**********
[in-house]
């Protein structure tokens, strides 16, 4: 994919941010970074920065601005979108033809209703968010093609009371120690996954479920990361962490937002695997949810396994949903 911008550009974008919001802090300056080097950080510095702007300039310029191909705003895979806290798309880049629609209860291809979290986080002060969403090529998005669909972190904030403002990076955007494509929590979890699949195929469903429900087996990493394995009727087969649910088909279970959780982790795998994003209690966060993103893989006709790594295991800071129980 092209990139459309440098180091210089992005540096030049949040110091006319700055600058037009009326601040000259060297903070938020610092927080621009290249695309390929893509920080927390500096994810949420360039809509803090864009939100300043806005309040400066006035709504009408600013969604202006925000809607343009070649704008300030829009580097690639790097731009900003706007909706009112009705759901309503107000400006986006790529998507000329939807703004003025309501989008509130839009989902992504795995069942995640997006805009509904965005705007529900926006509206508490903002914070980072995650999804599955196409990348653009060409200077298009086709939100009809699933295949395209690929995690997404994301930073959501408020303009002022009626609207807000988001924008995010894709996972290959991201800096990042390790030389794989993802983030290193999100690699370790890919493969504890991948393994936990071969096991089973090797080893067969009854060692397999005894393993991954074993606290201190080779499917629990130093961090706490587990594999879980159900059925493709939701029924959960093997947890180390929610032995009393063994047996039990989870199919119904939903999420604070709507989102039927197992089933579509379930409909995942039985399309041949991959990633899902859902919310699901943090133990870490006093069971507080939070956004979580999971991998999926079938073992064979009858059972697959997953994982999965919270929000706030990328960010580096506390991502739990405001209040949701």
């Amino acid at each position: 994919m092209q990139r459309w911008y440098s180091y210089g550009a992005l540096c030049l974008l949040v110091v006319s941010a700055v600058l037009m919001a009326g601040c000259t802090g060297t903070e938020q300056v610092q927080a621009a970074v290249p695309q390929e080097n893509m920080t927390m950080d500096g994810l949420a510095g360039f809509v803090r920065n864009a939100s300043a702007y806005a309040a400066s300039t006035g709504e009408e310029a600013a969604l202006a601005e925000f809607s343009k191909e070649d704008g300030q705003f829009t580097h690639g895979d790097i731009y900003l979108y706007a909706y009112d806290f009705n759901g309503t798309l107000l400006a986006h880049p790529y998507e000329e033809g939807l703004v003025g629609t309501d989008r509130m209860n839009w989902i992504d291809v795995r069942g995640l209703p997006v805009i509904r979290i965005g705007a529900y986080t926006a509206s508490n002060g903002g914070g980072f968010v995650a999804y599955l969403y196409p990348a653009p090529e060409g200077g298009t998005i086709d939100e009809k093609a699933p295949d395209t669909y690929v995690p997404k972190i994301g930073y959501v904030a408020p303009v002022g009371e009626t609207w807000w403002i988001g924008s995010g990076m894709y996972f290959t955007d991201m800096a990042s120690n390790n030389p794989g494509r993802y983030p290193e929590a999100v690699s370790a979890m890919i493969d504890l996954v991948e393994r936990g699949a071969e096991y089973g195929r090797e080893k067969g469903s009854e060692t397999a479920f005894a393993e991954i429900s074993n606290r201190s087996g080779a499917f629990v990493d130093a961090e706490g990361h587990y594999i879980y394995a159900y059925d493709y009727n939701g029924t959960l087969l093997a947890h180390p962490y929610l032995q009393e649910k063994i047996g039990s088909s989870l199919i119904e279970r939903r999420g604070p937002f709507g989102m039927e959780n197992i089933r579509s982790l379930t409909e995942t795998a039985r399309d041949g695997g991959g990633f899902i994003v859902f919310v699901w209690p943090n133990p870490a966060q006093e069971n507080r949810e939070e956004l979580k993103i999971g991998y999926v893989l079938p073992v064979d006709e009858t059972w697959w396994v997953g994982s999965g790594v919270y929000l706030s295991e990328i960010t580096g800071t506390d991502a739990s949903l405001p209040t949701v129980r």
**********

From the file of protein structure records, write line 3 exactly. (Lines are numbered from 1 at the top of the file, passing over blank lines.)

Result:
């Amino acid at each position: 994919m092209q990139r459309w911008y440098s180091y210089g550009a992005l540096c030049l974008l949040v110091v006319s941010a700055v600058l037009m919001a009326g601040c000259t802090g060297t903070e938020q300056v610092q927080a621009a970074v290249p695309q390929e080097n893509m920080t927390m950080d500096g994810l949420a510095g360039f809509v803090r920065n864009a939100s300043a702007y806005a309040a400066s300039t006035g709504e009408e310029a600013a969604l202006a601005e925000f809607s343009k191909e070649d704008g300030q705003f829009t580097h690639g895979d790097i731009y900003l979108y706007a909706y009112d806290f009705n759901g309503t798309l107000l400006a986006h880049p790529y998507e000329e033809g939807l703004v003025g629609t309501d989008r509130m209860n839009w989902i992504d291809v795995r069942g995640l209703p997006v805009i509904r979290i965005g705007a529900y986080t926006a509206s508490n002060g903002g914070g980072f968010v995650a999804y599955l969403y196409p990348a653009p090529e060409g200077g298009t998005i086709d939100e009809k093609a699933p295949d395209t669909y690929v995690p997404k972190i994301g930073y959501v904030a408020p303009v002022g009371e009626t609207w807000w403002i988001g924008s995010g990076m894709y996972f290959t955007d991201m800096a990042s120690n390790n030389p794989g494509r993802y983030p290193e929590a999100v690699s370790a979890m890919i493969d504890l996954v991948e393994r936990g699949a071969e096991y089973g195929r090797e080893k067969g469903s009854e060692t397999a479920f005894a393993e991954i429900s074993n606290r201190s087996g080779a499917f629990v990493d130093a961090e706490g990361h587990y594999i879980y394995a159900y059925d493709y009727n939701g029924t959960l087969l093997a947890h180390p962490y929610l032995q009393e649910k063994i047996g039990s088909s989870l199919i119904e279970r939903r999420g604070p937002f709507g989102m039927e959780n197992i089933r579509s982790l379930t409909e995942t795998a039985r399309d041949g695997g991959g990633f899902i994003v859902f919310v699901w209690p943090n133990p870490a966060q006093e069971n507080r949810e939070e956004l979580k993103i999971g991998y999926v893989l079938p073992v064979d006709e009858t059972w697959w396994v997953g994982s999965g790594v919270y929000l706030s295991e990328i960010t580096g800071t506390d991502a739990s949903l405001p209040t949701v129980r």